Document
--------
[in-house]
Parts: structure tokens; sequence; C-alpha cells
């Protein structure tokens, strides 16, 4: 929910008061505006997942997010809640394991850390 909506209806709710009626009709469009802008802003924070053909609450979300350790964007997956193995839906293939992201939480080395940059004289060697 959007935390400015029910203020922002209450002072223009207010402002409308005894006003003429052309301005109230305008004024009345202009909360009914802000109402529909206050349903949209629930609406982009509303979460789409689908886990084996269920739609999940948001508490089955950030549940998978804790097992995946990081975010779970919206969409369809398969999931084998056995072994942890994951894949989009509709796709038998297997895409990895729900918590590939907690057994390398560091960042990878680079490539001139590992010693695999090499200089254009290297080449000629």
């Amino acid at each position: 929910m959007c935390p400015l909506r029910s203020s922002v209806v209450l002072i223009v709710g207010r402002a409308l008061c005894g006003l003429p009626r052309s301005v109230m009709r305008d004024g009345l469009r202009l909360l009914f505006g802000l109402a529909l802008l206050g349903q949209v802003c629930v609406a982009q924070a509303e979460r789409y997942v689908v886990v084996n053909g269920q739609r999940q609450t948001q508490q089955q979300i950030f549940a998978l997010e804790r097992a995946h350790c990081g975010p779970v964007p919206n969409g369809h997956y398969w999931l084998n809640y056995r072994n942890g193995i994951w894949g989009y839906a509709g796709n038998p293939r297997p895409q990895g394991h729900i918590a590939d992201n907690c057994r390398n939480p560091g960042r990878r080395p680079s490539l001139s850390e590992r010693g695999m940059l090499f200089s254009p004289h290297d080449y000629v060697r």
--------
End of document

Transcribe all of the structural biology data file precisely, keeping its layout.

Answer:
[in-house]
Parts: structure tokens; sequence; C-alpha cells
């Protein structure tokens, strides 16, 4: 929910008061505006997942997010809640394991850390 909506209806709710009626009709469009802008802003924070053909609450979300350790964007997956193995839906293939992201939480080395940059004289060697 959007935390400015029910203020922002209450002072223009207010402002409308005894006003003429052309301005109230305008004024009345202009909360009914802000109402529909206050349903949209629930609406982009509303979460789409689908886990084996269920739609999940948001508490089955950030549940998978804790097992995946990081975010779970919206969409369809398969999931084998056995072994942890994951894949989009509709796709038998297997895409990895729900918590590939907690057994390398560091960042990878680079490539001139590992010693695999090499200089254009290297080449000629």
């Amino acid at each position: 929910m959007c935390p400015l909506r029910s203020s922002v209806v209450l002072i223009v709710g207010r402002a409308l008061c005894g006003l003429p009626r052309s301005v109230m009709r305008d004024g009345l469009r202009l909360l009914f505006g802000l109402a529909l802008l206050g349903q949209v802003c629930v609406a982009q924070a509303e979460r789409y997942v689908v886990v084996n053909g269920q739609r999940q609450t948001q508490q089955q979300i950030f549940a998978l997010e804790r097992a995946h350790c990081g975010p779970v964007p919206n969409g369809h997956y398969w999931l084998n809640y056995r072994n942890g193995i994951w894949g989009y839906a509709g796709n038998p293939r297997p895409q990895g394991h729900i918590a590939d992201n907690c057994r390398n939480p560091g960042r990878r080395p680079s490539l001139s850390e590992r010693g695999m940059l090499f200089s254009p004289h290297d080449y000629v060697r």